Mark Farnsworth is currently reviewing selected films from the London Film Festival.
Fighting in built-up areas, street fighting, urban combat, call it what you will, is the real horror of modern warfare. Just ask the Germans in Stalingrad, the British in Northern Ireland and the Russians in Grozny. Civilians mingle with combatants, the three-dimensional battleground promises limited fields of fire, and there are deadly bottlenecks and excellent cover for snipers and booby traps.
The overwhelming superiority of professional armies in mobility and firepower are largely negated by cities. Behemoth tanks cease being the scourge of the infantryman and become multi-million dollar death traps at the mercy of shaped charges. Gun elevation, depression, and rotation are severely limited, and visibility is restricted.
“Lebanon” focuses on one tank crew as they participate in Israel’s 1982 invasion of the Southern part of that country. Director Samuel Maoz suffocates his young conscripts in the oily belly of their fearsome machine, rarely allowing his camera to probe the outside world. Everything they spy is seen through their gun sights or night vision equipment, turning their battleground into a real life version of the old Atari game, “Battle Zone.”
This skewed view of the world is the gunner Shmulik’s alone. It is his conscience that can choose whether or not to obliterate a speeding Mercedes or a rickety poultry farmer’s van. Should he machine gun a position that may contain civilians even when under orders? How does a conscript react when he’s only previously shot barrels before?
Through his sight the absurdities of war becomes apparent; a weeping mule takes its last breath, a flaming woman is stripped naked, and stylised posters of foreign tourist destinations (Twin Towers, of course) catch the eye. Every time the gun sight zooms in, it makes an audible ‘pop’ like a child’s viewfinder, only the pictures of London or Paris are now replaced with ones of Lebanese carnage.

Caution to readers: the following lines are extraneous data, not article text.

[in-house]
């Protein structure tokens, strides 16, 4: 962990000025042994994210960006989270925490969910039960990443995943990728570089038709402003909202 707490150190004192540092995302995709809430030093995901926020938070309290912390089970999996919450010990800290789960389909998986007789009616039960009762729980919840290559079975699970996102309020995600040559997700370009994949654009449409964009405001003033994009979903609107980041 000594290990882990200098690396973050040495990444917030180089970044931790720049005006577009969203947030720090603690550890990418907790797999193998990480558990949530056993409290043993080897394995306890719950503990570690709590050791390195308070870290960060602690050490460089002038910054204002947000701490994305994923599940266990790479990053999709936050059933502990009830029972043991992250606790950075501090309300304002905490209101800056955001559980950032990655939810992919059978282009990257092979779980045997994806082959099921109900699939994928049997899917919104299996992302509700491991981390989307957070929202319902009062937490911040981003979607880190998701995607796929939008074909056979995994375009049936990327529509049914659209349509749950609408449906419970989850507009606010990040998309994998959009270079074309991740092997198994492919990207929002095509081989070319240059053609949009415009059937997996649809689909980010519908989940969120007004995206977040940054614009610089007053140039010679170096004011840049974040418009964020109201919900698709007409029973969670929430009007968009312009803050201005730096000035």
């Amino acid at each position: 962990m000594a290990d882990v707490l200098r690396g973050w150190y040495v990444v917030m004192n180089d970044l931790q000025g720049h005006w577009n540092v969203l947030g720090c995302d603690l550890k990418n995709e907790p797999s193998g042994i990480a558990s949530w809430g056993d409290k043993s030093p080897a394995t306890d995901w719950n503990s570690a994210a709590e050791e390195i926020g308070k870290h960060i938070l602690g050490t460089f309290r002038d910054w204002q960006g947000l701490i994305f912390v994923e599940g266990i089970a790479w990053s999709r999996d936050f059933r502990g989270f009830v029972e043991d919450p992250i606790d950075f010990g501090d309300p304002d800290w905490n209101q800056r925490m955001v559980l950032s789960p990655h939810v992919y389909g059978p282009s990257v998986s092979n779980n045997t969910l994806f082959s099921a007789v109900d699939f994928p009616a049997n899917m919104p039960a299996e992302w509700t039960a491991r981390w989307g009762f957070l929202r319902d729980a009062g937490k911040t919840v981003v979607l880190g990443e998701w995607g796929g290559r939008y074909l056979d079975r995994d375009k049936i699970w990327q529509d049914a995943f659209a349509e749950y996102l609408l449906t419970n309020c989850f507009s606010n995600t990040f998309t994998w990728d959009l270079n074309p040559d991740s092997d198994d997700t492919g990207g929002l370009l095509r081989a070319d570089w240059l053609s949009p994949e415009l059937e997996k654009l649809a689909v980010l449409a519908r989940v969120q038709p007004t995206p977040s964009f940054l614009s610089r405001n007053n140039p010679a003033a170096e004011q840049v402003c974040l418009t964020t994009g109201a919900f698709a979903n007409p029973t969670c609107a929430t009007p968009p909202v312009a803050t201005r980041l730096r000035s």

Maoz also shows how language in war is altered to appease the international community. Banned from using phosphorous shells, the tank crew’s direct commander orders the use of ‘Flaming smoke’ – a direct comment on the IDF’s contentious use of white phosphorous in the Gaza conflict earlier this year.
We’ve seen this intense claustrophobia before in Kevin Reynolds’ movie “The Beast of War” about Soviet tankers in Afghanistan, but “Lebanon’s” refusal to come out of the tank takes us on a more visceral journey. The vehicle itself seems to sweat diesel and blood as the crew comprehend the fact they may have been cut off from the main force. One blind night attack is filmed with such kinetic violence that we find ourselves wanting to duck for cover.
War on a budget is tough to pull off, just ask Gordon Brown, but “Lebanon’s” unique point of view almost pulls it off despite some lapses in suspense. The subjective camera makes us question our take on the conflict and all other wars beside it. Maoz gives an even handed account that is well suited to the complexities of the Middle East and offers no answers other than the horrific scenes that we view down the barrel of a gun. We can only wonder when they will be enough.